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  • Section 40-880 deduction

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    Warning:

    This information may not apply to the current year. Check the content carefully to ensure it is applicable to your circumstances.

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    Can you deduct business-related costs under section 40-880?

    No, Go to Business deduction for project pool.

    Yes, Read on.

    You need to know

    Section 40-880 provides a five-year write-off for certain capital expenditure incurred by you in relation to a past, present or prospective business if the expenditure is not already taken into account or not denied a deduction by another provision.

    For expenditure incurred before 1 July 2005, there are seven specific types of business-related capital expenditure for which you may be able to claim a deduction. For expenditure incurred on or after 1 July 2005, the law has been changed so that a deduction can now also be claimed for capital expenditure:

    • in relation to your business
    • in relation to a business that used to be carried on - such as capital expenses incurred in order to cease the business
    • in relation to a business proposed to be carried on - such as the costs of feasibility studies, market research or setting up the business entity
    • as a shareholder, beneficiary or partner to liquidate or deregister a company or to wind up a trust or partnership - the company, trust or partnership must have carried on a business.

    If you incur expenditure in relation to your existing business, a business that you used to carry on or a business that you propose to carry on, the expenditure is deductible to the extent the business is, was or is proposed to be carried on for a taxable purpose.

    You cannot deduct expenditure in relation to an existing business that is carried on by another entity. However, you can deduct expenditure you incur in relation to a business that used to, or is proposed to, be carried on by another entity. The expenditure is only deductible to the extent that:

    • the business was, or is proposed to be, carried on for a taxable purpose, and
    • the expenditure is in connection with the business that was or is proposed to be carried on and with your deriving assessable income from the business.

    Generally, you can deduct 20% of the expenditure in the year you incur it and in each of the following four years. However, for some pre- and post-business expenditure you may have to defer your claim for a deduction because the non-commercial rules apply.

    For example, if you were carrying on a business during the year but your relevant capital expenditure relates to a new business that did not commence before 30 June 2006, you generally cannot claim a deduction for the expenses incurred on or after 1 July 2005 until the business activity commences. If you incur such expenditure in these circumstances you should not claim the deductible amount (20%) but note it in your business or taxation records and claim all the amounts deferred for this item in the year the business commences.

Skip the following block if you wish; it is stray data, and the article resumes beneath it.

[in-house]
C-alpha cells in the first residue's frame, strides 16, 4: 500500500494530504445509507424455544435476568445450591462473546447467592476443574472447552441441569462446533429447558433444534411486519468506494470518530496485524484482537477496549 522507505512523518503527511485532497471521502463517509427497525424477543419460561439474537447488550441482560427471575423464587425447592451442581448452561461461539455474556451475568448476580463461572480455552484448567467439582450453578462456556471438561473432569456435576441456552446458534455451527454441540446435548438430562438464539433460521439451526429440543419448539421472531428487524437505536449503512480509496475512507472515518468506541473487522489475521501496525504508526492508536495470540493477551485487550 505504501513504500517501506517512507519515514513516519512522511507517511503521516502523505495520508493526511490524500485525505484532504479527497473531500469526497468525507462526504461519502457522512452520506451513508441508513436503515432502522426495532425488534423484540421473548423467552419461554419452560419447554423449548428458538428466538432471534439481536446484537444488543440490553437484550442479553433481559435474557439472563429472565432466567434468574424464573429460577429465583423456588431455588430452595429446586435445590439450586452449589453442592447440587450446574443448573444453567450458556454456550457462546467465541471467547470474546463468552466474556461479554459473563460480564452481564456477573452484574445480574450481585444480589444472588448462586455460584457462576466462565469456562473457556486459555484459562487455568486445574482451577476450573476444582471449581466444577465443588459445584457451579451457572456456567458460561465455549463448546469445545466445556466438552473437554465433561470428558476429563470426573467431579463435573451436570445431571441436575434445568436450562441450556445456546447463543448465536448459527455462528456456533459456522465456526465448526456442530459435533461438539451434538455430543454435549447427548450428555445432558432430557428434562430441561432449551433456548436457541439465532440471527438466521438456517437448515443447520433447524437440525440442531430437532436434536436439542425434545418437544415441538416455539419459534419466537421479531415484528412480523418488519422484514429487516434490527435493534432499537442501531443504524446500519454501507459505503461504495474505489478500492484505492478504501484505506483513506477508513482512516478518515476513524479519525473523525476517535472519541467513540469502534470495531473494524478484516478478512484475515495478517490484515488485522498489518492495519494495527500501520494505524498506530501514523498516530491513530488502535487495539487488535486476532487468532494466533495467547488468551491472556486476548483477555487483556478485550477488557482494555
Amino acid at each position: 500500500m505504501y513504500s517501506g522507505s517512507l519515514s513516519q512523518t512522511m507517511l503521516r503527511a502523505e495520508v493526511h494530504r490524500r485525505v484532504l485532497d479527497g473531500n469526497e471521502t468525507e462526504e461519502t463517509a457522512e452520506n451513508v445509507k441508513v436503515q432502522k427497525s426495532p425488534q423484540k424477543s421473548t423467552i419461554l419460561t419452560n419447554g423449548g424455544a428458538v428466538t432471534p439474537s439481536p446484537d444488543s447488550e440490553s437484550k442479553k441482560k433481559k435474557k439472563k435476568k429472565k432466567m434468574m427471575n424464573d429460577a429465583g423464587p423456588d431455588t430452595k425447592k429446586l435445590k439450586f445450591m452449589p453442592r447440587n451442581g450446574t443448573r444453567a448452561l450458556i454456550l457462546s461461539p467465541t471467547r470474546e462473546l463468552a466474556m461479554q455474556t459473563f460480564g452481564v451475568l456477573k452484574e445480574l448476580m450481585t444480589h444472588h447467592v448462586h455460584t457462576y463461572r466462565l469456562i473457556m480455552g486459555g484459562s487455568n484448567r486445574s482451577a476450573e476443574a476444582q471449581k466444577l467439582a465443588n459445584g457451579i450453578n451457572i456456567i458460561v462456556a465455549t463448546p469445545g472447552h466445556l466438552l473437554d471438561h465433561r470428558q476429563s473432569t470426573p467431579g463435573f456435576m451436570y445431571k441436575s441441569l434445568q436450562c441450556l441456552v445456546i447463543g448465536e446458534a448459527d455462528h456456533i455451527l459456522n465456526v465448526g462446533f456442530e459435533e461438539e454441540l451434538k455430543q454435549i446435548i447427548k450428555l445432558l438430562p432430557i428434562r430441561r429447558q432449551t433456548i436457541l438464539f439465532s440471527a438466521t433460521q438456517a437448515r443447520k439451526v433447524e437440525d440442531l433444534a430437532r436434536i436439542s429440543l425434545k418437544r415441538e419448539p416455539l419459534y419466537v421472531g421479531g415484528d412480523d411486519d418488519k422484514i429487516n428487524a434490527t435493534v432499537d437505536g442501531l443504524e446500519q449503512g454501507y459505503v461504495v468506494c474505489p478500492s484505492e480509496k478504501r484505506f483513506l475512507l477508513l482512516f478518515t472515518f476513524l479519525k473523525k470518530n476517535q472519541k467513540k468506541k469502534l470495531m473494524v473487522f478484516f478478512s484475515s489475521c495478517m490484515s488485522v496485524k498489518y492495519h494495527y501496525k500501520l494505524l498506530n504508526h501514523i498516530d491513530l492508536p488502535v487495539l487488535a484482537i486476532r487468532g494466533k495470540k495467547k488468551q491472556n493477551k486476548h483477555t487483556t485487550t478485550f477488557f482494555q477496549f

Note

    The deduction cannot be claimed for capital expenditure to the extent to which it:

    • can be deducted under another provision
    • forms part of the cost of a depreciating asset you hold, used to hold or will hold
    • forms part of the cost of land
    • relates to a lease or other legal or equitable right
    • would be taken into account in working out an assessable profit or deductible loss
    • would be taken into account in working out a capital gain or a capital loss
    • would be specifically not deductible under the income tax laws if the expenditure was not capital expenditure
    • is specifically not deductible under the income tax laws for a reason other than the expenditure is capital expenditure
    • is of a private or domestic nature
    • is incurred in relation to gaining or producing exempt income or non-assessable non-exempt income
    • is excluded from the cost or cost base of an asset because, under special rules in the UCA or capital gains tax regimes respectively, the cost or cost base of the asset was taken to be the market value
    • is a return of or on capital or is a return of a non-assessable amount (for example, repayments of loan principal).
     

    Claim the amount deductible under section 40-880 here if you carried on a business as an individual at any time during the year. If you stopped carrying on a business as an individual in a previous income year and you have not fully claimed your five-year write-off under section 40-880, claim the amount deductible this year at item D15 on your tax return (supplementary section).

    If you have incurred relevant capital expenses on or after 1 July 2005 and the expenses relate to a business that ceased in a previous income year and you carried on the business as a sole trader or through a partnership, company or trust, you claim the amount deductible (20%) at item D15 on your tax return (supplementary section).

    You must show any recoupment of the expenditure as assessable income, either at Other business income or as part of your Income reconciliation adjustments in the Reconciliation items section of item P8 on your schedule.

    Completing this item

    Step 1, Write your deduction for primary production business-related costs at Section 40-880 deduction in the Primary production column, item P8 on page 3 of your schedule. Do not show cents.

    Step 2, Write your deduction for non-primary production business-related costs at Section 40-880 deduction in the Non-primary production column. Do not show cents.

    Step 3, Add up your primary production and non-primary production deductions for business-related costs and write the total at A.

    Last modified: 01 Sep 2006QC 18499